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Sökning: WFRF:(Sederevicius Donatas) > (2020)

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1.
  • Fjell, Anders M., et al. (författare)
  • Self-reported sleep relates to hippocampal atrophy across the adult lifespan : results from the Lifebrain consortium
  • 2020
  • Ingår i: Sleep. - : Oxford University Press. - 0161-8105 .- 1550-9109. ; 43:5
  • Tidskriftsartikel (refereegranskat)abstract
    • Objectives: Poor sleep is associated with multiple age-related neurodegenerative and neuropsychiatric conditions. The hippocampus plays a special role in sleep and sleep-dependent cognition, and accelerated hippocampal atrophy is typically seen with higher age. Hence, it is critical to establish how the relationship between sleep and hippocampal volume loss unfolds across the adult lifespan.Methods: Self-reported sleep measures and MRI-derived hippocampal volumes were obtained from 3105 cognitively normal participants (18–90 years) from major European brain studies in the Lifebrain consortium. Hippocampal volume change was estimated from 5116 MRIs from 1299 participants for whom longitudinal MRIs were available, followed up to 11 years with a mean interval of 3.3 years. Cross-sectional analyses were repeated in a sample of 21,390 participants from the UK Biobank.Results: No cross-sectional sleep—hippocampal volume relationships were found. However, worse sleep quality, efficiency, problems, and daytime tiredness were related to greater hippocampal volume loss over time, with high scorers showing 0.22% greater annual loss than low scorers. The relationship between sleep and hippocampal atrophy did not vary across age. Simulations showed that the observed longitudinal effects were too small to be detected as age-interactions in the cross-sectional analyses.Conclusions: Worse self-reported sleep is associated with higher rates of hippocampal volume decline across the adult lifespan. This suggests that sleep is relevant to understand individual differences in hippocampal atrophy, but limited effect sizes call for cautious interpretation.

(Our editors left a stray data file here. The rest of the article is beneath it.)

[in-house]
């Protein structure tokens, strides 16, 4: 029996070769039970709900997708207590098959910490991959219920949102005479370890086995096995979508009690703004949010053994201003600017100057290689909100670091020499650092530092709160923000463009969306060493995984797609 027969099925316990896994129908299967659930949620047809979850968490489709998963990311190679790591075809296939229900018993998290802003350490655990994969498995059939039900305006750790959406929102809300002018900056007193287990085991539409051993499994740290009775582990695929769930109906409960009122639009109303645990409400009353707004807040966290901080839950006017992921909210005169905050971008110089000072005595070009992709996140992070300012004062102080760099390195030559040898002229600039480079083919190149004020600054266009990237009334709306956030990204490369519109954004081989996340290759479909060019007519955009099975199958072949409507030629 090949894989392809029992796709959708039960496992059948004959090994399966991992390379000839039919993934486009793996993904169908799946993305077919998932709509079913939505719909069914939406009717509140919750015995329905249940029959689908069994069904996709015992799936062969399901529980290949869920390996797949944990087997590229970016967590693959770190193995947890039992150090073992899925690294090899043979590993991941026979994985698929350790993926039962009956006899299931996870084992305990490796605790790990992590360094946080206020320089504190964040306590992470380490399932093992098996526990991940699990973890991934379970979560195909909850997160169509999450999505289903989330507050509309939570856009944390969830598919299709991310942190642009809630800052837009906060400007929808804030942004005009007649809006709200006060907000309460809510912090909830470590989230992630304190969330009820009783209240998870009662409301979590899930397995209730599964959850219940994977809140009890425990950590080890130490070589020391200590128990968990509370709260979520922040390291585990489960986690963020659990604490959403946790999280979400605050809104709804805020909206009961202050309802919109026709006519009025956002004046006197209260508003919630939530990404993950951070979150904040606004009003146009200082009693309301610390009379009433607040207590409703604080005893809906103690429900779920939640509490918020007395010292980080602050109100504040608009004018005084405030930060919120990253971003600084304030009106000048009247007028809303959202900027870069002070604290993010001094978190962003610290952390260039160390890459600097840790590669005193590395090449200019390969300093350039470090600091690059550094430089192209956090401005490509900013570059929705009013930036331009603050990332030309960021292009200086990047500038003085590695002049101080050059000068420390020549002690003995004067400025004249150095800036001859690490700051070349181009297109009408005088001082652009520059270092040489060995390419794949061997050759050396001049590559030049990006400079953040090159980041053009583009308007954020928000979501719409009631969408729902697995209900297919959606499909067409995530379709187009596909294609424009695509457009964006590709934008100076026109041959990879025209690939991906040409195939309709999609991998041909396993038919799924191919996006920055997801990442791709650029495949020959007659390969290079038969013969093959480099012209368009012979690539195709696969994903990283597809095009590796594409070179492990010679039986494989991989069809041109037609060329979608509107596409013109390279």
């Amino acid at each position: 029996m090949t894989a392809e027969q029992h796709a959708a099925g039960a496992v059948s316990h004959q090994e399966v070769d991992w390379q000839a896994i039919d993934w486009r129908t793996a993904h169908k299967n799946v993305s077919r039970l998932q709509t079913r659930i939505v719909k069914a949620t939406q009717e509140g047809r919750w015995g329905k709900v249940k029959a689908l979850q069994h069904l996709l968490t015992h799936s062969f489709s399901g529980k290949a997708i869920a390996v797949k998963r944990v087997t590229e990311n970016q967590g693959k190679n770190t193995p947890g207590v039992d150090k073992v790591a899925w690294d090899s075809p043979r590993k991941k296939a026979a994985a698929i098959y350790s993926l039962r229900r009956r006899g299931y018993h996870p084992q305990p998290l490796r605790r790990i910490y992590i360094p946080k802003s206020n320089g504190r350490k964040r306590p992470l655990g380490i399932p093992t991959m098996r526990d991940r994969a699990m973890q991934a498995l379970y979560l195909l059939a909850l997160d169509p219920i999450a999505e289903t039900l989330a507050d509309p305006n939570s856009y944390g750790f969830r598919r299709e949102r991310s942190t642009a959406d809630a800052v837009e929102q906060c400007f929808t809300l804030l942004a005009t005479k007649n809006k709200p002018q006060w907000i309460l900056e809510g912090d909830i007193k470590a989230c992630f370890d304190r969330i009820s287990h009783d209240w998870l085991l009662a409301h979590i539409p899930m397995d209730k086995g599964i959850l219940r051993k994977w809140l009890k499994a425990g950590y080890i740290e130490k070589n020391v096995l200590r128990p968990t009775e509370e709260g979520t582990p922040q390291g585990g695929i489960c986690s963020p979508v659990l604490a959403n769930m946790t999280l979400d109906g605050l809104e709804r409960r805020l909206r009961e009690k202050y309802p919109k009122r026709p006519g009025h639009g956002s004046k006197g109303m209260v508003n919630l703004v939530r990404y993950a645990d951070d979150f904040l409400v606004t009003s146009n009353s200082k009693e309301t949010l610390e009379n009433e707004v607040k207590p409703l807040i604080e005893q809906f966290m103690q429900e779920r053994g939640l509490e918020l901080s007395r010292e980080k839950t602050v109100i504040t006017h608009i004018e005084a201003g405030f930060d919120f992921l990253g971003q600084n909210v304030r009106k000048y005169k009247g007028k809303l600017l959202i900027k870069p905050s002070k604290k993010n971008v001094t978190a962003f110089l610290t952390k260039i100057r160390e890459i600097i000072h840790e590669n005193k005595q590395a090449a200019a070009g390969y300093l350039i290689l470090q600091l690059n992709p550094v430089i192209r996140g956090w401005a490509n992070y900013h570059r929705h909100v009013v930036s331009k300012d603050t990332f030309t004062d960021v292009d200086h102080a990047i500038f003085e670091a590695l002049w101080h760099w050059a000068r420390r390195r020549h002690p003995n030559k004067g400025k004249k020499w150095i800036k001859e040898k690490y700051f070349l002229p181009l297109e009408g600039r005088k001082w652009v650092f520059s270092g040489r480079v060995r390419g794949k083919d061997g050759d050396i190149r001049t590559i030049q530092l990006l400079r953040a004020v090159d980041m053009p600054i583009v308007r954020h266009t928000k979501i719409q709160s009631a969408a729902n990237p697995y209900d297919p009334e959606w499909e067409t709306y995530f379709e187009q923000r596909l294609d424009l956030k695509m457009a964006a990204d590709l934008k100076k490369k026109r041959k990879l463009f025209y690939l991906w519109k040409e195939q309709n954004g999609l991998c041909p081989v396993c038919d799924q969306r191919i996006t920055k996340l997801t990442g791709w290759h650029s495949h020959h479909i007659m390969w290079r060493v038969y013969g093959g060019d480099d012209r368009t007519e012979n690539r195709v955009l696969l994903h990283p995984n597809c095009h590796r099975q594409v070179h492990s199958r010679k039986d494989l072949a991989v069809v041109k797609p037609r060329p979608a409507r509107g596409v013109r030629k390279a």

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2.
  • Halaas, Nathalie Bodd, et al. (författare)
  • CSF sTREM2 and Tau Work Together in Predicting Increased Temporal Lobe Atrophy in Older Adults.
  • 2020
  • Ingår i: Cerebral cortex (New York, N.Y. : 1991). - 1460-2199. ; 30:4, s. 2295-2306
  • Tidskriftsartikel (refereegranskat)abstract
    • Neuroinflammation may be a key factor in brain atrophy in aging and age-related neurodegenerative disease. The objective of this study was to test the association between microglial expression of soluble Triggering Receptor Expressed on Myeloid Cells 2 (sTREM2), as a measure of neuroinflammation, and brain atrophy in cognitively unimpaired older adults. Brain magnetic resonance imagings (MRIs) and cerebrospinal fluid (CSF) sTREM2, total tau (t-tau), phosphorylated181 tau (p-tau), and Aβ42 were analyzed in 115 cognitively unimpaired older adults, classified according to the A/T/(N)-framework. MRIs were repeated after 2 (n = 95) and 4 (n = 62) years. High baseline sTREM2 was associated with accelerated cortical thinning in the temporal cortex of the left hemisphere, as well as bilateral hippocampal atrophy, independently of age, Aβ42, and tau. sTREM2-related atrophy only marginally increased with biomarker positivity across the AD continuum (A-T- #x2292; A+T- #x2292; A+T+) but was significantly stronger in participants with a high level of p-tau (T+). sTREM2-related cortical thinning correlated significantly with areas of high microglial-specific gene expression in the Allen Human Brain Atlas. In conclusion, increased CSF sTREM2 was associated with accelerated cortical and hippocampal atrophy in cognitively unimpaired older participants, particularly in individuals with tau pathology. This suggests a link between neuroinflammation, neurodegeneration, and amyloid-independent tauopathy.
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